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The director/star is firmly in his comfort zone with this low-stakes drama about an aging Texan sent to retrieve a boy from Mexico City
CRY MACHO (Clint Eastwood). 104 minutes. Some subtitles. In theatres Friday (September 17). Rating: NNN
I don’t imagine I’ll think too much more about Cry Macho, but I won’t look back on it as a waste of time, either. At this point I’ll consider that a win.
Clint Eastwood is 91 years old, and he’s been directing movies for half a century now. It’s become increasingly difficult to review them, because lately they all have the same flaws: he doesn’t really direct his actors anymore, he’s not interested in working with writers to refine screenplays, he isn’t terribly concerned with the narrative flow.
But he’s Clint Eastwood, and he’s earned the right to do whatever the hell he wants, and clearly Warner Bros. is willing to gamble on him delivering the studio a couple of Oscar nominations every few years. So here is Cry Macho, Eastwood’s latest film, and you know what? It’s fine.
Cry Macho is an adaptation of a 1975 novel by the screenwriter N. Richard Nash, following a busted rodeo cowboy named Mike Milo who’s sent on a run to Mexico City to retrieve a kid named Rafo at the behest of his former boss and bring him back to Texas. The movie follows much the same path, with some minor tweaks to allow Eastwood to play Mike, a character who was written to be in his 40s or 50s.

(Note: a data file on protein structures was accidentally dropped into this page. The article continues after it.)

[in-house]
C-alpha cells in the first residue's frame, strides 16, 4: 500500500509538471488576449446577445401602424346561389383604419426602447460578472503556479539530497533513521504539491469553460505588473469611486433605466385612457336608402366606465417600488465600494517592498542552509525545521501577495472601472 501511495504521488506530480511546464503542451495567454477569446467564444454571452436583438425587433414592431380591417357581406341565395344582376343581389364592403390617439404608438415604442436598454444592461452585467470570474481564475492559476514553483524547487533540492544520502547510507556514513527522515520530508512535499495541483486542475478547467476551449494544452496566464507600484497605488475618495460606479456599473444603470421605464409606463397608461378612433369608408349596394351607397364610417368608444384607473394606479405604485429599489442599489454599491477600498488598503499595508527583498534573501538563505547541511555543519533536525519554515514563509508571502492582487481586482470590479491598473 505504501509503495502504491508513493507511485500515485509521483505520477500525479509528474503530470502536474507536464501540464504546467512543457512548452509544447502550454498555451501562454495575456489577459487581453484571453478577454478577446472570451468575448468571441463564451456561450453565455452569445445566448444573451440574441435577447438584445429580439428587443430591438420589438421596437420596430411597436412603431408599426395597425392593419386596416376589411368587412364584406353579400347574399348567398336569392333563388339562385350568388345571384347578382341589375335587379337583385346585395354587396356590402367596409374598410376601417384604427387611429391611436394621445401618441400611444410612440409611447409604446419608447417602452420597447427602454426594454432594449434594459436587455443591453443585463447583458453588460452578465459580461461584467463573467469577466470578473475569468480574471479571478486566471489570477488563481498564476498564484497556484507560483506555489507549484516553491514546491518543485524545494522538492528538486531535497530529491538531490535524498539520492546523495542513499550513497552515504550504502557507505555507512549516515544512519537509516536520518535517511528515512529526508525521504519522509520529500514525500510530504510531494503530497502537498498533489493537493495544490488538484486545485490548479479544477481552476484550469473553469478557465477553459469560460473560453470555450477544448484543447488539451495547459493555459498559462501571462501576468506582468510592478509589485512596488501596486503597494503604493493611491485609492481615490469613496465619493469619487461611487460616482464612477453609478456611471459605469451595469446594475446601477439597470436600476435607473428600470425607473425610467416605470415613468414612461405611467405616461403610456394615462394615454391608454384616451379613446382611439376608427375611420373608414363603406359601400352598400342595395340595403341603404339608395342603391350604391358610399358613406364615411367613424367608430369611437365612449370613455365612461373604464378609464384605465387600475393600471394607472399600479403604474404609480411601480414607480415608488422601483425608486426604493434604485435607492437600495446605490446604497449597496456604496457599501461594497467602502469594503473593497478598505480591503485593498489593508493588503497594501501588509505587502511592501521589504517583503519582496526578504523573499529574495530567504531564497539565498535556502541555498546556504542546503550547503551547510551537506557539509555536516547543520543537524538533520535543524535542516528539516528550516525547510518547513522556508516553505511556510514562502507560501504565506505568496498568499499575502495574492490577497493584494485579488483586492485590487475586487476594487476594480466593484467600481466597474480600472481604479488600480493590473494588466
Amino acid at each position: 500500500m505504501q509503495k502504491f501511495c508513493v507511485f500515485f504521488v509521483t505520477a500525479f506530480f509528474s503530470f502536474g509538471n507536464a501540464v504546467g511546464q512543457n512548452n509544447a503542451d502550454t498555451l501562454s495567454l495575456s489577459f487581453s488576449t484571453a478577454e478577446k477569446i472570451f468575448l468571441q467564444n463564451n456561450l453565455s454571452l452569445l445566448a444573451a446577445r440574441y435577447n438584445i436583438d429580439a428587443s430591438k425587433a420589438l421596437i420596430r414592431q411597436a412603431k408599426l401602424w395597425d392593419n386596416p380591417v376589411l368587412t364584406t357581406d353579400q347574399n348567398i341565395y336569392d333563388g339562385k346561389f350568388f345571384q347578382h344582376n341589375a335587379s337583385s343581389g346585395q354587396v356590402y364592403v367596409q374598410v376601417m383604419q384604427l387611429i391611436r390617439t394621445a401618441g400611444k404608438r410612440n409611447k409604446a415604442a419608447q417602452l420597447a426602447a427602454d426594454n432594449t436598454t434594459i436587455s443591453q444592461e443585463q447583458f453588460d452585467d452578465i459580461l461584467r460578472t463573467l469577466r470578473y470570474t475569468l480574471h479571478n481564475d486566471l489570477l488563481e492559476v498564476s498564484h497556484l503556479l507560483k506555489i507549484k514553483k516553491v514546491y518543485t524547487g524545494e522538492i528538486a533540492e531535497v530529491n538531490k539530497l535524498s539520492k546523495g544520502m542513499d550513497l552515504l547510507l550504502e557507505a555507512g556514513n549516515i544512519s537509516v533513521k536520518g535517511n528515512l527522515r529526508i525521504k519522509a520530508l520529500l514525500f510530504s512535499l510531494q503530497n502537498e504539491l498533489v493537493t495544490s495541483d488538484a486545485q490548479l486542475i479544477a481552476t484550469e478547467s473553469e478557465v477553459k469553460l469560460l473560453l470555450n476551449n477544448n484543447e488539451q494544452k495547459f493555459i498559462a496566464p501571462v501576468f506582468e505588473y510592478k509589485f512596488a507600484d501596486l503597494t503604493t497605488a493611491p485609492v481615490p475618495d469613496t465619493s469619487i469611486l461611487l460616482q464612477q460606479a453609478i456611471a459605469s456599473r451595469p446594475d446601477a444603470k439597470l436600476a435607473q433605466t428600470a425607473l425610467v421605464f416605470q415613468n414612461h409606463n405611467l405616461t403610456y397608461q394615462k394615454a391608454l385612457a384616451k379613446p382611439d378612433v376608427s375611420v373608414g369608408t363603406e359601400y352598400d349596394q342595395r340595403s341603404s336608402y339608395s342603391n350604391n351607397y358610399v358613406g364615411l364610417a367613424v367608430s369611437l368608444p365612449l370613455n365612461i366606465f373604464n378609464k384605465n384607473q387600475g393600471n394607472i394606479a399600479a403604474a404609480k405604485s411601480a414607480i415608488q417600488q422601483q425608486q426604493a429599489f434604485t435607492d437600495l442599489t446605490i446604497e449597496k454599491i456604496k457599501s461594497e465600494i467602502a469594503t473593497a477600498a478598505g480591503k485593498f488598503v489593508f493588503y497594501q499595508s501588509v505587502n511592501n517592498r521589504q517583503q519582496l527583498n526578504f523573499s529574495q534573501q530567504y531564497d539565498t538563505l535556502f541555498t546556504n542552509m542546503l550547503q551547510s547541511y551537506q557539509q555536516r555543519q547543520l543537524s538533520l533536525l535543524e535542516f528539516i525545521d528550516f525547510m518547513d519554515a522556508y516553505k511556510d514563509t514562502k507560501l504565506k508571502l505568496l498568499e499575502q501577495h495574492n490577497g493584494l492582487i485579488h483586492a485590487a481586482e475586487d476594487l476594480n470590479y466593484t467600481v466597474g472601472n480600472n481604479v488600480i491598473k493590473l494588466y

The role is firmly in Eastwood’s comfort zone as an actor: he gets to ride a horse (slowly) and throw a couple of punches, and still project the coiled competence that’s always been his hallmark. Since Bronco Billy – which came out in 1980, the year most of Cry Macho takes place – Eastwood’s been exploring the idea of skilled men who have something to offer, even when society thinks they don’t; you could even argue that Sully and Richard Jewell touch on these themes, and The Mule definitely did.
Here, he goes all in on his theme: Mike Milo may look like hell, but he can still break horses, find missing kids and care for animals better than anyone around him. Watching Eastwood in this role – walking with a slight stoop, his voice raspier than usual, looking almost frail in a few shots – feels a lot like a swan song, even if he has every intention of carrying on, and it makes Cry Macho feel a lot more important than it really is.
Because story-wise, the movie itself is nothing special. Mike goes down to Mexico, quickly finds Rafo (played by Eduardo Minett, a veteran of several Mexican TV shows, as a sullen blank) and sets out for the U.S. border, only to run into a couple of minor complications.
The kid warms up when he finds out Mike is a “real” cowboy; Mike, who once had a wife and daughter and no longer does, decides the kid isn’t so bad himself and even learns to tolerate his rooster, a fighting cock Rafo has named Macho. They spend a few days in the company of a sympathetic widow (Natalia Traven) and her granddaughters, and then they have to get going again.
That’s it, really. Cry Macho is mostly just about sitting and talking, which seems entirely reasonable given who Mike Milo is and who Clint Eastwood is. And while it never really hits the dramatic highs it’s chasing, neither did it make me want to claw my eyes out of their sockets the way J. Edgar or American Sniper did. So that’s something, anyway.